Review by Evan Meena
The Zoom Explosion has leveled many playing fields. Broadway actors and emerging artists are the same size on Zoom. Film actors from around the world also look the same on the small screen. One such artist, gaining immense popularity in New York thanks to Zoom is international stage actress, Chrysi Sylaidi. The Greek actress’ tour-de-force one-woman performance in “Bouzoukia Blues,” a play workshopped for more than a decade by acclaimed writer, Maria Micheles. Sylaidi plays an immigrant from Greece in her Astoria, Queens, apartment. The inferred situation – while a decade old – looks a great deal like quarantine. Micheles calaryoinat brings us a chilling compassion between the life of an immigrant in America and all of us in quarantine.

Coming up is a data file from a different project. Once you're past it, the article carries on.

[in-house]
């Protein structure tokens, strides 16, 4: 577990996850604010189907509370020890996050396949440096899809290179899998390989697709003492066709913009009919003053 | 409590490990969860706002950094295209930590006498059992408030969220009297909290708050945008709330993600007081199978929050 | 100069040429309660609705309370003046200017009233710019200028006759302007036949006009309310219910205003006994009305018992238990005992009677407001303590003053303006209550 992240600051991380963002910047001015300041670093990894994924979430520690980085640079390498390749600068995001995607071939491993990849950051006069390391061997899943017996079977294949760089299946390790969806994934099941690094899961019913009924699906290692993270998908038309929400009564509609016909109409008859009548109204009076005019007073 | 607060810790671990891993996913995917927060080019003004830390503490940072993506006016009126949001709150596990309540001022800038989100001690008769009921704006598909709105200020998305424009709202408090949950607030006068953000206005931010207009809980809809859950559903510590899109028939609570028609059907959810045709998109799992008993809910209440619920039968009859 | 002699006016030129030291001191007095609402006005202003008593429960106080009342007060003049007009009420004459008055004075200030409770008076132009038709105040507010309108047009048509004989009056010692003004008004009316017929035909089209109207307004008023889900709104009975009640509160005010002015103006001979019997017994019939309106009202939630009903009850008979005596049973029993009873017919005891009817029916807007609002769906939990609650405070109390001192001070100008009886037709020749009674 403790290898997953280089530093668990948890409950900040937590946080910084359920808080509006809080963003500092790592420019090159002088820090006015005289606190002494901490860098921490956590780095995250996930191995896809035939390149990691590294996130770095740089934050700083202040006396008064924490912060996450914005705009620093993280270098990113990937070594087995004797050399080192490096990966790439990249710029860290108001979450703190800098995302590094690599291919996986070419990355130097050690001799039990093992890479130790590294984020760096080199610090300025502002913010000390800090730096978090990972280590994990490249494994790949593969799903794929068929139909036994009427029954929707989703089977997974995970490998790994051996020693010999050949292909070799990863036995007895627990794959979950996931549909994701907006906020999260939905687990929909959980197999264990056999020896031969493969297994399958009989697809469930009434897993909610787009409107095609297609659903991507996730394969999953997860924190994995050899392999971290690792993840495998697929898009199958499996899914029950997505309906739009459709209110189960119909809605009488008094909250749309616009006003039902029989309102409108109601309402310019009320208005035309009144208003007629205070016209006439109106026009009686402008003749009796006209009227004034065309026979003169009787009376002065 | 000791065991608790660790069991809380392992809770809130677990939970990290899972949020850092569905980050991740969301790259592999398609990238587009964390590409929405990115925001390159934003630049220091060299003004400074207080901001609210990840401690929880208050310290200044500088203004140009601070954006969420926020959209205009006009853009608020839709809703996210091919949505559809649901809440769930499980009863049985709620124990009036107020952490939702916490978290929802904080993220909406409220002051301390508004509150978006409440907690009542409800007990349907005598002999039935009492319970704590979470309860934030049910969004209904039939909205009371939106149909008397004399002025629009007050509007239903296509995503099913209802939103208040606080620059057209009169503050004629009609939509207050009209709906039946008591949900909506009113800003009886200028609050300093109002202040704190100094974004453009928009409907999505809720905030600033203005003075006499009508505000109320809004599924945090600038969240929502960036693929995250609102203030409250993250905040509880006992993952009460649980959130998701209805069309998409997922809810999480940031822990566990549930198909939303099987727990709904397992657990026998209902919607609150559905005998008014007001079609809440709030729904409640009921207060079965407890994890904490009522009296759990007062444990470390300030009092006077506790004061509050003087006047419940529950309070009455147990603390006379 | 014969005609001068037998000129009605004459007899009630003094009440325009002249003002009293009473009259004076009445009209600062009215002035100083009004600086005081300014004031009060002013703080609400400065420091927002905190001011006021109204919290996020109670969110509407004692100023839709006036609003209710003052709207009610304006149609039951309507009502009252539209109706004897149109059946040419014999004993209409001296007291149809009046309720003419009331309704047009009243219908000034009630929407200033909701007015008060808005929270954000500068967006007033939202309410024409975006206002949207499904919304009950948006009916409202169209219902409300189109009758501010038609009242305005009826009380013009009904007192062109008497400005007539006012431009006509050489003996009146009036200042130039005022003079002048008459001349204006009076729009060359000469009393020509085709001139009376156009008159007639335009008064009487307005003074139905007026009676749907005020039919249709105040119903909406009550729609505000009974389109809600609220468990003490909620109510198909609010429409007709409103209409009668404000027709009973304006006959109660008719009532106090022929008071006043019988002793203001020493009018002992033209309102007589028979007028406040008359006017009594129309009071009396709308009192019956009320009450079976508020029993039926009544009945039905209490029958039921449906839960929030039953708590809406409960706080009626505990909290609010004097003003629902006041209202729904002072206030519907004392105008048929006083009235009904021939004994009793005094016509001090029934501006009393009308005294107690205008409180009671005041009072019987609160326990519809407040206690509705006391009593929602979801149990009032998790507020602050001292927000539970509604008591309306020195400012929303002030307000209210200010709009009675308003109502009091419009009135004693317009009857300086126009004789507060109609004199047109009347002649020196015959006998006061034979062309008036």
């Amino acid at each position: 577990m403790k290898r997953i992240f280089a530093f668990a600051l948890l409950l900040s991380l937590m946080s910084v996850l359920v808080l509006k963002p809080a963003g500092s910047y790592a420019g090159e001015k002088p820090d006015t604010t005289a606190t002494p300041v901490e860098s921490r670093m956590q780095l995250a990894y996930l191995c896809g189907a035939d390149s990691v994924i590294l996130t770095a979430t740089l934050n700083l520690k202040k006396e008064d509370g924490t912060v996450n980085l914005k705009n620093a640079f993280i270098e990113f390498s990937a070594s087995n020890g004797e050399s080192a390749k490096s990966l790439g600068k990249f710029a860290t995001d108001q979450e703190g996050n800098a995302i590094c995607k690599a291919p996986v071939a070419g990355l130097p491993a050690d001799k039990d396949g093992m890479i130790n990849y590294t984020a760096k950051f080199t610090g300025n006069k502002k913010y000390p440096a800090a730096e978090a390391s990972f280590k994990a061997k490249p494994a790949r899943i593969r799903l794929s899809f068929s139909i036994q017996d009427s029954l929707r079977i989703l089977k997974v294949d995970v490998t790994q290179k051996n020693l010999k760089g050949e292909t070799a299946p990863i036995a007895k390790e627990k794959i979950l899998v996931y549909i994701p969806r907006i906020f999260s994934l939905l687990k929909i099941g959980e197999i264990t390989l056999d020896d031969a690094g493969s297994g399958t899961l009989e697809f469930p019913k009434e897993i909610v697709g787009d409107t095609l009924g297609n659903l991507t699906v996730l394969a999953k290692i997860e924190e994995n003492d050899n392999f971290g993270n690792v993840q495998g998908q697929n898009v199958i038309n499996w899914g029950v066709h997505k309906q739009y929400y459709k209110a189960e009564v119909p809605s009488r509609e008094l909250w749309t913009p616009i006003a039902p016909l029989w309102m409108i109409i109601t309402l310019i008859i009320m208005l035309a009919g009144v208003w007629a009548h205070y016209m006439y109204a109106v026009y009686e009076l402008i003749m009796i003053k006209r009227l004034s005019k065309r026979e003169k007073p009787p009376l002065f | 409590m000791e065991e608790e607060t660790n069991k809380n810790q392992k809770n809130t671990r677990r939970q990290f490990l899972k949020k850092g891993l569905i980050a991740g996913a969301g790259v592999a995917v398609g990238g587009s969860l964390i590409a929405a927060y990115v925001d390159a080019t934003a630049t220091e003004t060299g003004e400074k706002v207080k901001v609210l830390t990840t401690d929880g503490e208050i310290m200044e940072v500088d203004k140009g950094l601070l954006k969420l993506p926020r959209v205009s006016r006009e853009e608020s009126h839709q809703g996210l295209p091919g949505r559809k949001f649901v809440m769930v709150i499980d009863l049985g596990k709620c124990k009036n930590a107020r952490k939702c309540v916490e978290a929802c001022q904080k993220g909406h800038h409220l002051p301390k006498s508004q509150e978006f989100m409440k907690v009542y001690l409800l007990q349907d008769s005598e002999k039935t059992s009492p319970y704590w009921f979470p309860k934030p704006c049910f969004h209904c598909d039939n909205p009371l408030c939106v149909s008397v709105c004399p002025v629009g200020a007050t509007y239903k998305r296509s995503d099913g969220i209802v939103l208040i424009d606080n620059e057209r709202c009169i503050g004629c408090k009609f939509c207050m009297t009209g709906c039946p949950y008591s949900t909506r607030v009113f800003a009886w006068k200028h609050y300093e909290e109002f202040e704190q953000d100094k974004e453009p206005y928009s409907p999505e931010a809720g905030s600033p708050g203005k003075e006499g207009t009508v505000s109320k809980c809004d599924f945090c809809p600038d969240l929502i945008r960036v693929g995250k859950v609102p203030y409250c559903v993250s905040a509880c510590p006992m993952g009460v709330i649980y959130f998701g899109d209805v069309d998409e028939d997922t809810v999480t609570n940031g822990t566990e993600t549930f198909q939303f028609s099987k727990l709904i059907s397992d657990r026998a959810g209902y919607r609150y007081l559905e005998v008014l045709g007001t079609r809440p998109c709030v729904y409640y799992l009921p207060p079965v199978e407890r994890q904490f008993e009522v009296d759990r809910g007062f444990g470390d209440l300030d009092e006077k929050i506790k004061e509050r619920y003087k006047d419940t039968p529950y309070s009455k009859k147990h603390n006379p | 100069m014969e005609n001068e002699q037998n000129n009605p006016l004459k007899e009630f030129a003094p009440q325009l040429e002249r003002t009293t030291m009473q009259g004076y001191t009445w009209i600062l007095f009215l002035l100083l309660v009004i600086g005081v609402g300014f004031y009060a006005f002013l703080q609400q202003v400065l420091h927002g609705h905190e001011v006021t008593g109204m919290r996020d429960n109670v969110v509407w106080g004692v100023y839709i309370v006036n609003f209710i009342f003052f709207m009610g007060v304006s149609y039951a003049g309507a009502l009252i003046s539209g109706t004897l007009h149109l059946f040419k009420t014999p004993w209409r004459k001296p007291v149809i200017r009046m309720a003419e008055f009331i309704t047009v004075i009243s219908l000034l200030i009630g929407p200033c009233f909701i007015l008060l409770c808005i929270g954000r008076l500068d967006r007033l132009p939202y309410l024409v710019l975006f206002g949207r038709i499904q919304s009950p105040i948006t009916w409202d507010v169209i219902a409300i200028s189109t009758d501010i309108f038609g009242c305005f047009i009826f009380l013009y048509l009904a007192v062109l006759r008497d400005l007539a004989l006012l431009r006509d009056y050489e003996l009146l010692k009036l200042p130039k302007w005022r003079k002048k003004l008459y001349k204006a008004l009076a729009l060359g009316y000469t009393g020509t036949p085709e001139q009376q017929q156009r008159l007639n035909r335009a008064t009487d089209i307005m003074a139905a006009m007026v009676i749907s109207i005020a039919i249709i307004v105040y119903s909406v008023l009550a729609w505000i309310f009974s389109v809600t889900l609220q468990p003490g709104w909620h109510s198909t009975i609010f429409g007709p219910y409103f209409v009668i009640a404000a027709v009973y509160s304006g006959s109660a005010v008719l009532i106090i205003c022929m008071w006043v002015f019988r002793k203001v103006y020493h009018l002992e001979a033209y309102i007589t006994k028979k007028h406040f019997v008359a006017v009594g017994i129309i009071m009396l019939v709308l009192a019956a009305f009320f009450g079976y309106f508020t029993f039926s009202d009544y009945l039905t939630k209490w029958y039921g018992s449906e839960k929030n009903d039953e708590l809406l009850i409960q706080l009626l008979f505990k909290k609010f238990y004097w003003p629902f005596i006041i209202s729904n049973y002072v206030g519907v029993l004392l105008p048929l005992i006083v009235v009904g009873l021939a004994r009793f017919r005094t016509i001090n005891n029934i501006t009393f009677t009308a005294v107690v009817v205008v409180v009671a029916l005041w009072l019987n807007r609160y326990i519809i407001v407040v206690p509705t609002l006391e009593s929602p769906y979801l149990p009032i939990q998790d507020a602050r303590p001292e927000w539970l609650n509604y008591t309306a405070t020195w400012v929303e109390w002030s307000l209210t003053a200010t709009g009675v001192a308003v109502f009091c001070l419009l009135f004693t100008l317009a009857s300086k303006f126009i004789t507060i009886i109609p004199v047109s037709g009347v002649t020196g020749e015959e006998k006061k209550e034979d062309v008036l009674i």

Growing up around the Bouzoukia, and her father’s singing, Billy (Sylaidi) is mesmerized with old Greek tunes. After Billy leaves her home she searches for people to pursue nights at the Bouzoukia. Enthralled with the traditional yet mysterious sounds, she uncovers other things embedded in these melodies including her own culture and history.
Offering up an array of emotions with nothing more than her eyes as indicators and folding clothes as action, Sylaidi gave us a sincere and moving performance, walking the fine line between elation and depression – with longing and loneliness in between. Micheles’ prose cleverly gets to the point while allowing our minds to see the sights so well-displayed by Sylaidi. With little effort, Sylaidi transforms physically from silent immigrant to exuberant woman and back again with nothing more than a shrug or glance.
“Bouzoukia Blues,” part of an evening of Immigrant Women’s Monologues written by playwrights across borders, ages, and genders hosted and curated by Saviana Stanescu entitled Liberty’s Daughters, premiered in June and can now be seen worldwide.